Charles Sylvan "Cholly" Atkins (born September 30, 1913 in Pratt City; died April 19, 2003 in Las Vegas, Nevada) was a dancer and vaudeville performer who became known as the in-house choreographer for the Motown record label. He won a Tony award for his choreography in the 1989 Broadway musical Black and Blue.
Atkins first found fame by winning a Charleston dance contest in 1923. He toured as half of a tap-dance duo with Charles "Honi" Coles on the vaudeville circuit. He was part of the dancing troupe who performed on the Broadway run of "Gentlemen Prefer Blondes" from 1949 to 1951.
As he became less active as a performer, Atkins continued to work in show business as a choreographer. His work with The Miracles brought him to the attention of Motown's Berry Gordy, who hired him in 1964 as the label's in-house choreographer. He took over for Paul Williams in planning the dance moves for The Temptations, and also worked with The Four Tops, Gladys Knight and the Pips, and The Supremes well into the 1980s. He also continued to freelance with groups like The Cadillacs, The Sylvers, The O'Jays, and DC Drive.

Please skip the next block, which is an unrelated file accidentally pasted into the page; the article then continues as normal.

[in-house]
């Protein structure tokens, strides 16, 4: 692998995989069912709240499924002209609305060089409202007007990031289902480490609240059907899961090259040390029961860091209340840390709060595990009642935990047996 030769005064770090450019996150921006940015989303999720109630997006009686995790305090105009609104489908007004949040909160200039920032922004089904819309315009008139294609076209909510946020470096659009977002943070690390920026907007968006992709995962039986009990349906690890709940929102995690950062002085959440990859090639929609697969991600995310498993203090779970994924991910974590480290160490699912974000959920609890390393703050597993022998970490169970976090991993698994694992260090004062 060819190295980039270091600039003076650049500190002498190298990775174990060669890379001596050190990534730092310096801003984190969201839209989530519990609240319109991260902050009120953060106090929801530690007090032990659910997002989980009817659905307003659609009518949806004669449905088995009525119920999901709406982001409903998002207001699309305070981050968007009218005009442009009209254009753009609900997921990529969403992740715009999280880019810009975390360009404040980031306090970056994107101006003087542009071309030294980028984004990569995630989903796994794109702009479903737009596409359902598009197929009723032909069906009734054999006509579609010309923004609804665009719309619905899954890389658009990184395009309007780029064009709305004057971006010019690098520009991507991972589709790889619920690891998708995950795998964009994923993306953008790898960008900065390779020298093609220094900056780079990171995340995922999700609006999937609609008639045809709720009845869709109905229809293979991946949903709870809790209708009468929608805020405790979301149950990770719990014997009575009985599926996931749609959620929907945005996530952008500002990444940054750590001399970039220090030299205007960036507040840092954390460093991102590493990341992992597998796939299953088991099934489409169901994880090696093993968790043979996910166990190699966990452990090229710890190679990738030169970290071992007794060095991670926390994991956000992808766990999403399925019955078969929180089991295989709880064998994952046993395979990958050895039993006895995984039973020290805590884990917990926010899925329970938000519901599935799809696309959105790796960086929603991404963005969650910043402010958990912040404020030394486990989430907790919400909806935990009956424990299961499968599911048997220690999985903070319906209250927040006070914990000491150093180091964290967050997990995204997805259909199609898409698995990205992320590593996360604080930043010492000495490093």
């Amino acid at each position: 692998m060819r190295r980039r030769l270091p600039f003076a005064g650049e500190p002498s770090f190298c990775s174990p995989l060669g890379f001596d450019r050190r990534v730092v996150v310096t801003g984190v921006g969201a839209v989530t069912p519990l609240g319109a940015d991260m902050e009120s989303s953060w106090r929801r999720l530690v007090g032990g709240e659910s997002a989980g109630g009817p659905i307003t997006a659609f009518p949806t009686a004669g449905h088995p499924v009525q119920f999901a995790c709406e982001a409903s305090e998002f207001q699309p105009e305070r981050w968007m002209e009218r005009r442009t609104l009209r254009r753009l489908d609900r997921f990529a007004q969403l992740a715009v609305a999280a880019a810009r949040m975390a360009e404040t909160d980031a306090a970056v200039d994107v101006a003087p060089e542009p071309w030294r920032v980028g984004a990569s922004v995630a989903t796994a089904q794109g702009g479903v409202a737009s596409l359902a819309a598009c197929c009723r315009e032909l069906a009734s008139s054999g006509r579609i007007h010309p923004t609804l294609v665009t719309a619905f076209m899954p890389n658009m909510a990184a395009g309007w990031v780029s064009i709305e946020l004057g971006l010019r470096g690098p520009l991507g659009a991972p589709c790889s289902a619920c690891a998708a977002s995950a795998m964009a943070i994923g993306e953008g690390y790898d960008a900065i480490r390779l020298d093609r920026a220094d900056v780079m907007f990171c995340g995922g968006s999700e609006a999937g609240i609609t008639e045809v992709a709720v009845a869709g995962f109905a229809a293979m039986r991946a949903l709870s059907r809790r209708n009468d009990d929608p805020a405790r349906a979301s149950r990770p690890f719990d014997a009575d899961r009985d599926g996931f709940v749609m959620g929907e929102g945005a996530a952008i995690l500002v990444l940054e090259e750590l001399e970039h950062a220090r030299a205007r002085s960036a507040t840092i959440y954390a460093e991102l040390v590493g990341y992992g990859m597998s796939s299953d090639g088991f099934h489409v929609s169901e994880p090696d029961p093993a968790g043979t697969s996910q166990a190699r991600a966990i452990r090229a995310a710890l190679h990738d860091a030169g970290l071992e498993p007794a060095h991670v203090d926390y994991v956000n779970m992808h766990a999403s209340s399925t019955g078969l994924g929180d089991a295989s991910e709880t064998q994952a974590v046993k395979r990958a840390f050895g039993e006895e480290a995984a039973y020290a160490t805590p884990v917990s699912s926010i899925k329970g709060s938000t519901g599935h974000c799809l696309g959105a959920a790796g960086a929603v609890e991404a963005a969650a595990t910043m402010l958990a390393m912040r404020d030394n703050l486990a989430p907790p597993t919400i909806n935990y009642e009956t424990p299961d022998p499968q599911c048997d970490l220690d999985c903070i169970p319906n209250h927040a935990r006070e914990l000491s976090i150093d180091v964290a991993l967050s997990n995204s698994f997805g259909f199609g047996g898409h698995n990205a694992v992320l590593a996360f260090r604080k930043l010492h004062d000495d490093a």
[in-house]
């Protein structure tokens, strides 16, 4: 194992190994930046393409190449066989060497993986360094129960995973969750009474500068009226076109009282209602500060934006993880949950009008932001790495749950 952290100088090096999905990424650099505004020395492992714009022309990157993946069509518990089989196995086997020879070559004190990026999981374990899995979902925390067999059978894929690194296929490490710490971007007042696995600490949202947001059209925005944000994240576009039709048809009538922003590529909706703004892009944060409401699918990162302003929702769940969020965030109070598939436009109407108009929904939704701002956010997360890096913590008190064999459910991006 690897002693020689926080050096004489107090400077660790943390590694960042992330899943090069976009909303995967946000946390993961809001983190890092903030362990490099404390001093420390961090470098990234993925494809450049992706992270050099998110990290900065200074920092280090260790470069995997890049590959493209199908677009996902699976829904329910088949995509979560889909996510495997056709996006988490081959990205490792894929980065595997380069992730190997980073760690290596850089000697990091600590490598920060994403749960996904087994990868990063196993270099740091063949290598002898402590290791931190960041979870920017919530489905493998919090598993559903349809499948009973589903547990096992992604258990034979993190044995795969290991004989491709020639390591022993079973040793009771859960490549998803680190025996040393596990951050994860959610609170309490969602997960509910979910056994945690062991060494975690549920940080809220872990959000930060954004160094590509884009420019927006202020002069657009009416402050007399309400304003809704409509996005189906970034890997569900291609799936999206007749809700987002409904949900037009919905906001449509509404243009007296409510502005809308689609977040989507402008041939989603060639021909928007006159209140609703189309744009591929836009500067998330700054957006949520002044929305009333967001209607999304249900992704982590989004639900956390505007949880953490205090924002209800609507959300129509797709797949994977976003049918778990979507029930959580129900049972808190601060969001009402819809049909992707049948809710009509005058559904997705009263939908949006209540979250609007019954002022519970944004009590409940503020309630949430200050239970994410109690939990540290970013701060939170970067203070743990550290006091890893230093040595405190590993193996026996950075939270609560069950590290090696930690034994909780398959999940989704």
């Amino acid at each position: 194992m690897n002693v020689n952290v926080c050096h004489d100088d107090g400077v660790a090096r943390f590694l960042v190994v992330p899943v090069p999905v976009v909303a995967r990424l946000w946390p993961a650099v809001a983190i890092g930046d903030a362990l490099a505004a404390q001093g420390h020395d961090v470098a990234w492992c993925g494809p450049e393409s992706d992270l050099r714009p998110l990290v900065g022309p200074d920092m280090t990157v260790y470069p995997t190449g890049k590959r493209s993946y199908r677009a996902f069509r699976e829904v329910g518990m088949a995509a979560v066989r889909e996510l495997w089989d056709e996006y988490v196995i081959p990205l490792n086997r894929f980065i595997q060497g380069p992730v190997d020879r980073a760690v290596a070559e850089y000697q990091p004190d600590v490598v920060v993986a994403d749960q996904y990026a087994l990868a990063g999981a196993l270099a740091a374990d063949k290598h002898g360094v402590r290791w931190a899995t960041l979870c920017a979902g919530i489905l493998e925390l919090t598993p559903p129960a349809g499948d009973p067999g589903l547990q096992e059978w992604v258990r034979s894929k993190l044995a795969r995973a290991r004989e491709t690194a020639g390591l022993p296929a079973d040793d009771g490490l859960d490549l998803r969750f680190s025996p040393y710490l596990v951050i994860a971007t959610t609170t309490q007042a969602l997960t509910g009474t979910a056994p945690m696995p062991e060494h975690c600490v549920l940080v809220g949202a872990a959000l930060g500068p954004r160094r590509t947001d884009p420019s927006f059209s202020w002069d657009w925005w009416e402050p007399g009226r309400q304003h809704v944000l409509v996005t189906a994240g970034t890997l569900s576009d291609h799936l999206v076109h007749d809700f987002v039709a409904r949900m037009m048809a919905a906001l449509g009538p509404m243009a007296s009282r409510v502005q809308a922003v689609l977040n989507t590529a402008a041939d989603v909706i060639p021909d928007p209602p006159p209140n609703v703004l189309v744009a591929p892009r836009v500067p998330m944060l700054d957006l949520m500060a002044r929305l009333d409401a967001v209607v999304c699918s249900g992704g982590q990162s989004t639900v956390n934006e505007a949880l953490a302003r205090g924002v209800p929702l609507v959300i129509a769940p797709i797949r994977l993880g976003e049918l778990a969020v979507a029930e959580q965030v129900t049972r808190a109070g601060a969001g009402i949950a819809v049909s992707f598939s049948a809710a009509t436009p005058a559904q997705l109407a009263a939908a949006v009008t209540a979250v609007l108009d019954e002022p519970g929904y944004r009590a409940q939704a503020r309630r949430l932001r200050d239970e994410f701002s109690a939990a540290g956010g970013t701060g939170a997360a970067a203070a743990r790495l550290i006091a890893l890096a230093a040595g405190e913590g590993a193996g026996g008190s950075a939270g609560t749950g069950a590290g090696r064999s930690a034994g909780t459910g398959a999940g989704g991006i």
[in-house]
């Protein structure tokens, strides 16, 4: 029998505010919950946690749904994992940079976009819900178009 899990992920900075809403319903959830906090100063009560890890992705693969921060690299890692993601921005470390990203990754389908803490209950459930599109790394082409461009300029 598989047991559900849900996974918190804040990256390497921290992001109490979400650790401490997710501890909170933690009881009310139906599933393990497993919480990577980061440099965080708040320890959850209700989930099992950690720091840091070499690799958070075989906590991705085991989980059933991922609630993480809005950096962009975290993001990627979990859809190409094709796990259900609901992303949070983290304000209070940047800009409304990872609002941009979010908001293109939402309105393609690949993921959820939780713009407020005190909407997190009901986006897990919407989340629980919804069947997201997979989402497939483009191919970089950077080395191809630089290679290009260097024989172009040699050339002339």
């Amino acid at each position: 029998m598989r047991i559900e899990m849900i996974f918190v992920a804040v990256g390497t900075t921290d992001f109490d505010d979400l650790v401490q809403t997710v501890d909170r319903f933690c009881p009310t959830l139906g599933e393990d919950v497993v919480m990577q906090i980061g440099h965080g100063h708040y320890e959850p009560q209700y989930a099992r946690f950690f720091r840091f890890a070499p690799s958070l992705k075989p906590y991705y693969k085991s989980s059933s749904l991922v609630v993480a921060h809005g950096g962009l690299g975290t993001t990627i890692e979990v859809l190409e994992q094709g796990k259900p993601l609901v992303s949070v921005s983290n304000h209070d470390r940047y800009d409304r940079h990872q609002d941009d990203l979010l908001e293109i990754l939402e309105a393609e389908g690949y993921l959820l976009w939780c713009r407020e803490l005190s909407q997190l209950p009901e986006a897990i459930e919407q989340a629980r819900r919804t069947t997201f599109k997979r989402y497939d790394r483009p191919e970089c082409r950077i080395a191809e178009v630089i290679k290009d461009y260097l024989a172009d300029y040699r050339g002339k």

Atkins is also credited with innovating the signature "slow-quick-quick-slow-quick-quick" cadence of the "Graystone" at Detroit's Graystone Ballroom. He was inducted into the Alabama Jazz Hall of Fame in 1994.
Atkins was diagnosed with pancreatic cancer in 2003 and died that April.
- Martin, Douglas (April 23, 2003) "Cholly Atkins, 89, Dancer and Choreographer" obituary. The New York Times
- Holmes, Vance (August 13, 2008) "Charles "Cholly" Atkins". American Dance Legends
- "Cholly Atkins" (July 17, 2012) Wikipedia - accessed October 9, 2012